Published Online September 23, 2014 S0140-6736(14)61706-2

See Online for appendix

Case fatality rate for Ebola virus disease in west Africa The case fatality rate (CFR) for the 2014 Ebola outbreak in west Africa has been widely reported to be much lower than for most previous outbreaks.1 However, this low rate is not necessarily a feature of the infection itself. Rather, it is likely to be the result of a failure to account for delays between disease onset and final outcome. The low reported CFR values were generated from a so-called naive CFR calculation,2 in which the total number of deaths reported so far is divided by the total number of cases. Based on WHO reports up to Sept 7, 2014, which include 2226 deaths and 4390 cases,1 the naive CFR estimate is 51% (95% CI 49–53%). This naive approach does not account for the delay between onset of Ebola symptoms and disease outcome (ie, recovery or death). During the 1976 outbreak in Yambuku, Democratic Republic of the Congo,3 this delay was 7·5 days on average (appendix). In the middle of the outbreak, cases for which the outcome was as-yet unknown existed (appendix). Because the naive CFR calculation includes these cases—but not their outcomes—it generates a substantial

underestimate of the actual CFR. Halfway through the 1976 outbreak, the naive CFR estimate would have been around 50%; as the outbreak reached its conclusion, this number would have climbed towards the much higher true value (figure). By contrast, if we only consider cases with known outcomes, the realtime estimate of CFR remains consistently high throughout. If cumulative incidences of cases and deaths are available, and delay from onset to outcome is known, the number of cases with outcomes can be estimated and hence a more accurate estimate of CFR obtained.4,5 We estimate that the 2014 infection has an overall CFR of around 70% at present using the 1976 distribution of Ebola onset to outcome and WHO reports on total cases and deaths across all countries in 2014.1 If the delay is longer than in 1976, this CFR could be even higher. The widely cited 2014 CFR of around 50% is therefore likely to be a substantial underestimate of the true value, and so the number could apparently rise over the course of the outbreak. With data on individual onsets and outcomes, more precise estimates of CFR could be obtained, and how it varies with setting and availability of treatment could be assessed. We declare no competing interests.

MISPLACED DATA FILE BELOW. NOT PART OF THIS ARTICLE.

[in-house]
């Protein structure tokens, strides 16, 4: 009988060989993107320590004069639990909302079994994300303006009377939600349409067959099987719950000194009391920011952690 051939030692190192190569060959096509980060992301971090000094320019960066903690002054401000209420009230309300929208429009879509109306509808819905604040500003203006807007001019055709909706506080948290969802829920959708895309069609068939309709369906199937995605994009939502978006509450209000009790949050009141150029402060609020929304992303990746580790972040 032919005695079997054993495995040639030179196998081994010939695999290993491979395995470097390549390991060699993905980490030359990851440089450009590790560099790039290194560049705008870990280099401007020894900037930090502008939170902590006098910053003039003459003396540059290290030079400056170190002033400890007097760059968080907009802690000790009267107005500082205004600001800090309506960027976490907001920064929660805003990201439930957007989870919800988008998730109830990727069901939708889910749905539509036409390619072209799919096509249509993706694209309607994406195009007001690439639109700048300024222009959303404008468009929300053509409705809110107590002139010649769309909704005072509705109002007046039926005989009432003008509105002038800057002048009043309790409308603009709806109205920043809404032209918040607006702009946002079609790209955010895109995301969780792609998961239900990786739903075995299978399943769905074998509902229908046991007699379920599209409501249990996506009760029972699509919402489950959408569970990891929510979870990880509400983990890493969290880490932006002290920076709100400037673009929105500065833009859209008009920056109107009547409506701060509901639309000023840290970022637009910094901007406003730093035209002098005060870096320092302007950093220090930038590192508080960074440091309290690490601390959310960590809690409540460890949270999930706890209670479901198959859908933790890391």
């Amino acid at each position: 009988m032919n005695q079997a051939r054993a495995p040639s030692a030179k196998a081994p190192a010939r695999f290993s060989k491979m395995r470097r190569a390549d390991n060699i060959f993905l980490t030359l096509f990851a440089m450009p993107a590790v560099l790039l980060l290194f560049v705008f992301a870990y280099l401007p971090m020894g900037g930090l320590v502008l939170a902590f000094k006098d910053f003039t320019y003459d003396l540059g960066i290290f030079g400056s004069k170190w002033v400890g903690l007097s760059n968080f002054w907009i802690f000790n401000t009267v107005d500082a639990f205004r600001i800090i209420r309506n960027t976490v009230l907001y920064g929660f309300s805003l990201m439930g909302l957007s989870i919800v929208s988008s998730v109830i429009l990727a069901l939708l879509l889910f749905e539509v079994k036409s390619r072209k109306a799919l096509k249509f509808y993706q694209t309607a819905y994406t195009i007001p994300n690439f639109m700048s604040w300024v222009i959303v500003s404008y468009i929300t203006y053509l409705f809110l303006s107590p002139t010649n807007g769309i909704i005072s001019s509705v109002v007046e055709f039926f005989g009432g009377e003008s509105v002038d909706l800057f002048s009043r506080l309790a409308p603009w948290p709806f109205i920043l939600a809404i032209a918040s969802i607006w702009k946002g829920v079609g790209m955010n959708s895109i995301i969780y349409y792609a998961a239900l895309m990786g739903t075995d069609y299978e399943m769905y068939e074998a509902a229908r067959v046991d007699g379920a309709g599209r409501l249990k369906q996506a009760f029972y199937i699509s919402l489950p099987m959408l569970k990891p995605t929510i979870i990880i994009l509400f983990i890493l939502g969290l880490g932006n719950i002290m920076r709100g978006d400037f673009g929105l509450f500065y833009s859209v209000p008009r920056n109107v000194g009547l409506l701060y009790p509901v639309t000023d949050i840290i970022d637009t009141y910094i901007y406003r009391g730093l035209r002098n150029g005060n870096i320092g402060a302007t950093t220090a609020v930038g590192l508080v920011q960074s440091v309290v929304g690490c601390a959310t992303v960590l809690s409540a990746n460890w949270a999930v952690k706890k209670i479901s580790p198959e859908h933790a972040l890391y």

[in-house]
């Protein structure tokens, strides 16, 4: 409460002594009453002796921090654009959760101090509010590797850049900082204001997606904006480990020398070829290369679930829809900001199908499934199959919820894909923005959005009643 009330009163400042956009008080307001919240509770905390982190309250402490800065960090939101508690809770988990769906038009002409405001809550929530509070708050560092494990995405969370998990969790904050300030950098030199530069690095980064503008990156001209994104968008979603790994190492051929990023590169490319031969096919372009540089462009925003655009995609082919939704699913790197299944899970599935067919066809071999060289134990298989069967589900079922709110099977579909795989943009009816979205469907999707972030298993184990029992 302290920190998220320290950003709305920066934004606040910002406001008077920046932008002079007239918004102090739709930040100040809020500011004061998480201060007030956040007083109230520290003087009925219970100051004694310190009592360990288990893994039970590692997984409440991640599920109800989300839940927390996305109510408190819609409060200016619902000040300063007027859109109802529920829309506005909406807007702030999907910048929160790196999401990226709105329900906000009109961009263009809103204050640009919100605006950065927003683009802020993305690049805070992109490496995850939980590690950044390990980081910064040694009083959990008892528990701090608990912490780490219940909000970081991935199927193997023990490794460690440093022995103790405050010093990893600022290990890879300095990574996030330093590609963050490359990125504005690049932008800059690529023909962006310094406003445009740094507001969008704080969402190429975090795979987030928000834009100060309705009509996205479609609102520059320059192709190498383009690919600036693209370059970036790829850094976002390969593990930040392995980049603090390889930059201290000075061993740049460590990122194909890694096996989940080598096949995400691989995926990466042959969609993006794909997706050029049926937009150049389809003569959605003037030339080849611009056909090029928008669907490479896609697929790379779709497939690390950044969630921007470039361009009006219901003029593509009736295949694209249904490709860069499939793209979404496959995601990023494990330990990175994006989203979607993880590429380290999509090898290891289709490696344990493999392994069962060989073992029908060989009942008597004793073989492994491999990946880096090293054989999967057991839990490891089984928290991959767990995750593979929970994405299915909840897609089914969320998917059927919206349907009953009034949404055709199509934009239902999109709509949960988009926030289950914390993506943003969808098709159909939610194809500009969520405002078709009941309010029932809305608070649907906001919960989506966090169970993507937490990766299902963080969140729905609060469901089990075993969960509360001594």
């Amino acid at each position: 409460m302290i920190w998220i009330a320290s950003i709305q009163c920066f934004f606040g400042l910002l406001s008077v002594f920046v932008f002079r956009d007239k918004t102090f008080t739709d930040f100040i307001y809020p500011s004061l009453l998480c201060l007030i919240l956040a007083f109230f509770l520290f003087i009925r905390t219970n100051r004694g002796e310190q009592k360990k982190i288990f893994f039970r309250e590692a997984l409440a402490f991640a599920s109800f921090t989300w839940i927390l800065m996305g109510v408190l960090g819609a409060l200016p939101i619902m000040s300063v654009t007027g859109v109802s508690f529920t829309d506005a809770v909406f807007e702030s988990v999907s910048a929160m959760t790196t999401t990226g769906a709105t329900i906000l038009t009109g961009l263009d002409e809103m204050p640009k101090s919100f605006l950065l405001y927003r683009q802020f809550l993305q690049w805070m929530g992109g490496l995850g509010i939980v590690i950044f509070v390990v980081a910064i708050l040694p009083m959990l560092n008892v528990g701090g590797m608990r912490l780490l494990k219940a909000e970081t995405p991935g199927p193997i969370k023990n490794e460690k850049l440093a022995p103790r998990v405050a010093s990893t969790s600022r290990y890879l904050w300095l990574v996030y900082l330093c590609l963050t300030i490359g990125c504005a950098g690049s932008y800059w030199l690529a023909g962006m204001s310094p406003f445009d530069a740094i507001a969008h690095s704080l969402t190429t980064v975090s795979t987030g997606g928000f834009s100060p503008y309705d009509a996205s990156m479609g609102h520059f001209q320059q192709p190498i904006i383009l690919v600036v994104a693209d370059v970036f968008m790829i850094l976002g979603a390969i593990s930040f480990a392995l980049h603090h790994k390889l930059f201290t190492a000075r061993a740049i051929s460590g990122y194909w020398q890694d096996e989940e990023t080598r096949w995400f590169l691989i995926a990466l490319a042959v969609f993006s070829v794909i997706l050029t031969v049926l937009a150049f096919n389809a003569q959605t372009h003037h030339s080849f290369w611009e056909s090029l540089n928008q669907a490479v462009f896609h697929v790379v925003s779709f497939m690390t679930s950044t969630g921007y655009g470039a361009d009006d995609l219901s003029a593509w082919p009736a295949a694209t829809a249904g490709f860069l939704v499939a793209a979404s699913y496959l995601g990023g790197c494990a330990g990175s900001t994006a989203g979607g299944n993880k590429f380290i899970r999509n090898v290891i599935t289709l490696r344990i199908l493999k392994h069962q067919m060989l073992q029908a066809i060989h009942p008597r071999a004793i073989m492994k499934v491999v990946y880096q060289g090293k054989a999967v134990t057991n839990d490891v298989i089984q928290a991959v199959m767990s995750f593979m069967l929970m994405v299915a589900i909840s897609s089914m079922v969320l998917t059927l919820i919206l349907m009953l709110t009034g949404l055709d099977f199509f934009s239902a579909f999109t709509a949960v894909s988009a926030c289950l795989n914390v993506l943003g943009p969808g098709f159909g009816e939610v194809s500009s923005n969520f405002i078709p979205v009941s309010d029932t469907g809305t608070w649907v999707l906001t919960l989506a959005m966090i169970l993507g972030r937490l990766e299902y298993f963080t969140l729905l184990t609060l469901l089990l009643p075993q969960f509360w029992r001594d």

Case fatality rate



0·4 Naive Naive 95% CI Known outcome Known outcome 95% CI


0 Sept 1

Sept 15

Oct 1 Date

Oct 15

Nov 1

Figure: Realtime estimation of case fatality rate using data from the 1976 Yambuku Ebola outbreak Data are from reference 3.


*Adam J Kucharski, W John Edmunds [email protected] Department of Infectious Disease Epidemiology, London School of Hygiene Tropical Medicine, London WC1E 7HT, UK 1 2




WHO. Ebola virus disease. disease/ebola/en (accessed Sept 15, 2014). Ghani AC, Donnelly CA, Cox DR, et al. Methods for estimating the case fatality ratio for a novel, emerging infectious disease. Am J Epidemiol 2005; 162: 479–86. Breman JG, Piot P, Johnson KM, et al. The epidemiology of Ebola hemorrhagic fever in Zaire, 1976. In: Pattyn SR, ed. Ebola virus haemorrhagic fever. Amsterdam: Elsevier, 1978: 85–97. Garske T, Legrand J, Donnelly CA, et al. Assessing the severity of the novel influenza A/H1N1 pandemic. BMJ 2009; 339: b2840. Nishiura H, Klinkenberg D, Roberts M, Heesterbeek JA. Early epidemiological assessment of the virulence of emerging infectious diseases: a case study of an influenza pandemic. PLoS One; 4: e6852.

Neuraminidase inhibitors for influenza complications In their Comment (Aug 2, p 386),1 Jonathan Nguyen-Van-Tam and colleagues suggest that findings from our Cochrane review2 and a study of observational data3 are consistent. In our review, which was based on full clinical study reports of all manufacturer-sponsored randomised trials, we did not find evidence that neuraminidase inhibitors improve important outcomes of influenza, whereas the Roche-funded individual analysis of a subset of retrospective case reports suggested that neuraminidase inhibitors do have some beneficial effect. These observational studies were of patients admitted to hospital for influenza, some of whom apparently benefited from neuraminidase inhibitors.3 Most treated patients received oseltamivir, with a minority receiving zanamivir. Similar evidence was cited in a statement from Roche.4 Our Cochrane review did not include similar patients, but was based on typical patients with influenza-like illness. However, the hypothesis that oseltamivir protects against complications of influenza proposed by Vol 384 October 4, 2014

Case fatality rate for Ebola virus disease in west Africa.

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